Koepka waxed the field en route to successfully defending his title in Japan, shooting a 20-under par total that left him nine shots clear of a runner-up group that included PGA Tour Rookie of the Year Xander Schauffele. Koepka's score was one shot off the tournament record, and his margin for victory eclipsed Tiger Woods' eight-shot romp in 2004.

    Matsuyama appeared set to make a final-round charge after a birdie on No. 2 was followed by an ace on the par-3 third hole. But he played the next eight holes in 3 over and eventually finished alone in fifth place following a 2-under 69. Afterwards, he stacked his game up against that of Koepka in a telling comment to the Japan Times.

    "I feel there's a huge gap between us," Matsuyama said.

    The Japanese phenom entered the week ranked No. 4 in the world, though he will be passed in the next rankings by Jon Rahm following the Spaniard's win in Dubai. Matsuyama won twice this year on the PGA Tour, including the WGC-Bridgestone Invitational, but he has largely struggled since missing out on a maiden major title at the PGA Championship, where he tied for fifth.

    Matsuyama was a runner-up to Koepka at the U.S. Open earlier this summer, and the 25-year-old seems headed back to the drawing board before defending his title at the Hero World Challenge in two weeks.

    "I don't know whether it's a lack of practice or whether I lack the strength to keep playing well," Matsuyama said. "It seems there are many issues to address."

    McCormick to caddie for Spieth at Aussie Open

    By Will GrayNovember 19, 2017, 2:21 pm

    When Jordan Spieth returns next week to defend his title at the Australian Open, he will do so without his regular caddie on the bag.

    Spieth and Michael Greller have combined to win 14 tournaments and three majors, including three events in 2017. But Greller's wife, Ellie, gave birth to the couple's first child on Oct. 13, and according to a report from the Australian Herald Sun he will not make the intercontinental trip to Sydney, where Spieth will look to win for the third time in the last four years.

    Instead, Spieth will have longtime swing coach and native Aussie Cameron McCormick on the bag at The Australian Golf Club. McCormick, who won PGA Teacher of the Year in 2015, is originally from Melbourne but now lives in Texas and has taught Spieth since he was a rising star among the junior golf ranks in Dallas.

    While Greller has missed rounds before, this will be the first time as a pro that Spieth has used a different caddie for an entire event. Greller was sidelined with an injury last year in Singapore when Spieth's agent, Jay Danzi, took the bag, and trainer Damon Goddard has subbed in twice when Greller was sick, including this year at the Dean & DeLuca Invitational.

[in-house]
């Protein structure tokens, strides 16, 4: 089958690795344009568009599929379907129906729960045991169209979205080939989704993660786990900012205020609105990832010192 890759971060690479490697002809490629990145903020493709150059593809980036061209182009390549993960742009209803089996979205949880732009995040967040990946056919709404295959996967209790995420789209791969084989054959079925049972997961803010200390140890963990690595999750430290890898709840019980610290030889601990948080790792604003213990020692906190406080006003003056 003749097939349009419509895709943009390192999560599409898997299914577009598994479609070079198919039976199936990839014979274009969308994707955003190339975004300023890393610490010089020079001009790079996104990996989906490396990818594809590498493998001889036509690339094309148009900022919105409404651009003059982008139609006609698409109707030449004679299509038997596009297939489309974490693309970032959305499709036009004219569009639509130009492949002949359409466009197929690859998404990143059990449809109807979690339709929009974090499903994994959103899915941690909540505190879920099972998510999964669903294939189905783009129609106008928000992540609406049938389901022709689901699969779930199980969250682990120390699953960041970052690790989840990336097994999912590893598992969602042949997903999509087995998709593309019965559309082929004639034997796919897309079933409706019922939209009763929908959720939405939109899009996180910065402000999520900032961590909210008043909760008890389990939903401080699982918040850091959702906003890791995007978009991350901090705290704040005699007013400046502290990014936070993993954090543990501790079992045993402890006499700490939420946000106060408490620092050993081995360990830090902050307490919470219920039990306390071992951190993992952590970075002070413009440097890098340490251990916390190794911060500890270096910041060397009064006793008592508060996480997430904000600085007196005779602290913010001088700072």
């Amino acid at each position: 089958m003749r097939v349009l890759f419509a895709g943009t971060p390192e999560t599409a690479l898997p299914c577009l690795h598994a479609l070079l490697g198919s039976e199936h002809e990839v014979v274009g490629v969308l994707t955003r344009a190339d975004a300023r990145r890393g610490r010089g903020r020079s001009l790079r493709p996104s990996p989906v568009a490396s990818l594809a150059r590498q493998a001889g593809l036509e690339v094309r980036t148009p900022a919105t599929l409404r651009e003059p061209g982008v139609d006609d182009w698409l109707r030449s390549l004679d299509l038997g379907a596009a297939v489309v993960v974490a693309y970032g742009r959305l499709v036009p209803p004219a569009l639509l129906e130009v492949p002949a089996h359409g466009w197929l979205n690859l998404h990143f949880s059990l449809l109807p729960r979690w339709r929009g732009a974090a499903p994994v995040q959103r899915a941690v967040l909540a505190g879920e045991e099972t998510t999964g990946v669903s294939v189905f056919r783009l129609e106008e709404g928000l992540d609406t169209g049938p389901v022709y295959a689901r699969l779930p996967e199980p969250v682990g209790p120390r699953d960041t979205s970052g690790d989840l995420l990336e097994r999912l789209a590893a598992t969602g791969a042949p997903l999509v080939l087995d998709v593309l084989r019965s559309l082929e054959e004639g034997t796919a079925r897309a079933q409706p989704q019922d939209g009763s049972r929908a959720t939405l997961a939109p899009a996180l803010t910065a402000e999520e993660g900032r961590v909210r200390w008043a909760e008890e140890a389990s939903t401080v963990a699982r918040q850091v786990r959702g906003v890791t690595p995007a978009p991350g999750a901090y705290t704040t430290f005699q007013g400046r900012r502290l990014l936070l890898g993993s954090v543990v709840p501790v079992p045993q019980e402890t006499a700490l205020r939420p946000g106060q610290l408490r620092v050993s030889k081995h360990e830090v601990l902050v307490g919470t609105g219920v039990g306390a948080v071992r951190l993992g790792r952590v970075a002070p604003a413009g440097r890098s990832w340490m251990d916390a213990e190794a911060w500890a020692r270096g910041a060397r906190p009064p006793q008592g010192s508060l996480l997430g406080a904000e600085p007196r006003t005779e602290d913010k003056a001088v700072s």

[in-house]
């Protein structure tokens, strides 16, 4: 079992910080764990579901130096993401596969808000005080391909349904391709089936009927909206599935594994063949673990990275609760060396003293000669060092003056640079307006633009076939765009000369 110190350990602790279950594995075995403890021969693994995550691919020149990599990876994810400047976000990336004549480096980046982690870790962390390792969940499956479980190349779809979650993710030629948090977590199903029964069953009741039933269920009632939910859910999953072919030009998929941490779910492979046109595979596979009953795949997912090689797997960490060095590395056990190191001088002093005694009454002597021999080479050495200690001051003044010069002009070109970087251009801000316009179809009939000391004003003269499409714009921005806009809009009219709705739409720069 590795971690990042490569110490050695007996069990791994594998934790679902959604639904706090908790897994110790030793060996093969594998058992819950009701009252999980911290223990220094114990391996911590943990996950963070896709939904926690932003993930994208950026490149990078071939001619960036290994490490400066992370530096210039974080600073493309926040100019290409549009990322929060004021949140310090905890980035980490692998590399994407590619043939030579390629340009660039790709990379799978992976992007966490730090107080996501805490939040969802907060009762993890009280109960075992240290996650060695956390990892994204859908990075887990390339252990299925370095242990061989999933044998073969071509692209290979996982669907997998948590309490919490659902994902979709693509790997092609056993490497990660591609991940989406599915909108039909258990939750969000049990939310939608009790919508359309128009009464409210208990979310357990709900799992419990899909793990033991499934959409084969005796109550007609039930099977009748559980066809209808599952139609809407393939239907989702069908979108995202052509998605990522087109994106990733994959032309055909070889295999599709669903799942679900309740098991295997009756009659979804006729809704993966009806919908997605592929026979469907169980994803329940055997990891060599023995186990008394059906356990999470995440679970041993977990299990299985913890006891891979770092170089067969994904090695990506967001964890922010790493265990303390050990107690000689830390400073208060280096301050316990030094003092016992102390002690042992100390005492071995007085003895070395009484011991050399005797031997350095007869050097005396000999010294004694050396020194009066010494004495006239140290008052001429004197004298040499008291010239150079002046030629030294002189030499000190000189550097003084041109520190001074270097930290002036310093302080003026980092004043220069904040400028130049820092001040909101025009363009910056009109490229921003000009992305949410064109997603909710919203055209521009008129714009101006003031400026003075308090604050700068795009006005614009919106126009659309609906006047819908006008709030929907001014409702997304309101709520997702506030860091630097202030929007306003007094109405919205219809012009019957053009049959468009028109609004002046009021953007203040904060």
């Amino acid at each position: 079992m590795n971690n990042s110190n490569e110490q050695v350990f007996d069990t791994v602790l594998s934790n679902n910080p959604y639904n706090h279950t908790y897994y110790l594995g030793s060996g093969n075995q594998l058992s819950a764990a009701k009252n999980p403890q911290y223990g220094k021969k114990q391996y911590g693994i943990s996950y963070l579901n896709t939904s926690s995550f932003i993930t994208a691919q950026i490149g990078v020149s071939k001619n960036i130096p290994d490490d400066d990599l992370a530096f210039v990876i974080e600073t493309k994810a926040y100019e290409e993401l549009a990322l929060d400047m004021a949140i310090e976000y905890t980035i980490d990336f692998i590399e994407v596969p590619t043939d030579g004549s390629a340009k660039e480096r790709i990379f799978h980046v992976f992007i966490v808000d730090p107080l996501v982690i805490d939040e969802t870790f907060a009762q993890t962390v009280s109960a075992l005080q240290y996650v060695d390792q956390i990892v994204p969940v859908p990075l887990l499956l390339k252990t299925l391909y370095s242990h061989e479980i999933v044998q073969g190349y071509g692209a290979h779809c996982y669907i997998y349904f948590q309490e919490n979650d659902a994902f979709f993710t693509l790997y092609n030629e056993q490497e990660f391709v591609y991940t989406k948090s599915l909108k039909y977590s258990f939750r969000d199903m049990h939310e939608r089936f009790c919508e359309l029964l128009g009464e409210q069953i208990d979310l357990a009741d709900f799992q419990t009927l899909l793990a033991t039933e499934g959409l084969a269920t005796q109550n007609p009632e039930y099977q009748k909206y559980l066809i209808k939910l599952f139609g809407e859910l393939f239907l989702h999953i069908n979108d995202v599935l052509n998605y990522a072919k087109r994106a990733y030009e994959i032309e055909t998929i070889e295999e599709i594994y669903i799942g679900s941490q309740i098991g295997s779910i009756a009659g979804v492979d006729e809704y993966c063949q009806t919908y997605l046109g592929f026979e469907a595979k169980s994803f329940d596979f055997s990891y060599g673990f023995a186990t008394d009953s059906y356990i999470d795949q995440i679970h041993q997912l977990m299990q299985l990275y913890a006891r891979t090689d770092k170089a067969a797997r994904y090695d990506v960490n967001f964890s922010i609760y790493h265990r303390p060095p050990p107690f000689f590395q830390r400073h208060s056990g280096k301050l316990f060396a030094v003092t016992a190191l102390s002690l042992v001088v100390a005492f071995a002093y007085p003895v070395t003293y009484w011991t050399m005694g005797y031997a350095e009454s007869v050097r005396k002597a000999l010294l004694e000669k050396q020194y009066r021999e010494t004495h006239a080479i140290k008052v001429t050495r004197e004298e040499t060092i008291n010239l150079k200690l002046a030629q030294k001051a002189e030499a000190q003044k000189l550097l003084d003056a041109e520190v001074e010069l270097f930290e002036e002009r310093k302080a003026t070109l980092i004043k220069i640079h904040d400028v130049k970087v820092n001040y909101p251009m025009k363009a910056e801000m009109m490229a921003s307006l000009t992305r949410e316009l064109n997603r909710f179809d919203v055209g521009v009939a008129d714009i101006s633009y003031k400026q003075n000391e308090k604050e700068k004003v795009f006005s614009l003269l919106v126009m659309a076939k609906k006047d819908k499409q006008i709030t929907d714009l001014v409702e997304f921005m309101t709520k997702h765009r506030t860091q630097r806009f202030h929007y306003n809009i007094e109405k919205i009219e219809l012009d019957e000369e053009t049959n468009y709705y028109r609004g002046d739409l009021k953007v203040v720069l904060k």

Spieth's torrid 2015 season traced back to his win at The Australian in 2014, and he returned to Oz last year where he won a playoff at Royal Sydney over Cameron Smith and Ashley Hall.

    Rahm wins finale, Fleetwood takes Race to Dubai

    By Will GrayNovember 19, 2017, 1:42 pm

    Jon Rahm captured the final tournament on the European Tour calendar, a result that helped Tommy Fleetwood take home the season-long Race to Dubai title.

    Rahm shot a final-round 67 to finish two shots clear of Kiradech Aphibarnrat and Shane Lowry at the DP World Tour Championship. It's the second European Tour win of the year for the Spaniard, who also captured the Irish Open and won on the PGA Tour in January at the Farmers Insurance Open.

    "I could not be more proud of what I've done this week," Rahm told reporters. "Having the weekend that I've had, actually shooting 12 under on the last 36 holes, bogey-free round today, it's really special."

    But the key finish came from Justin Rose, who held the 54-hole lead in Dubai but dropped back into a tie for fourth after closing with a 70. Rose entered the week as one of only three players who could win the Race to Dubai, along with Sergio Garcia and Fleetwood, who started with a lead of around 250,000 Euros.


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    With Fleetwood in the middle of the tournament pack, ultimately tying for 21st after a final-round 74, the door was open for Rose to capture the title thanks to a late charge despite playing in half the events that Fleetwood did. Rose captured both the WGC-HSBC Champions and Turkish Airlines Open, and was one round away from a two-trophy photo shoot in Dubai.

    Instead, his T-4 finish meant he came up just short, as Fleetwood won the season-long race by 58,821 Euros.

    The title caps a remarkable season for Fleetwood, who won the HSBC Abu Dhabi Championship as well as the French Open to go along with a pair of runner-up finishes and a fourth-place showing at the U.S. Open.

    "I find it amazing, the season starts in November, December and you get to here and you're watching the last shot of the season to decide who wins the Race to Dubai," Fleetwood said at the trophy ceremony. "But yeah, very special and something we didn't really aim for at the start of the year, but it's happened."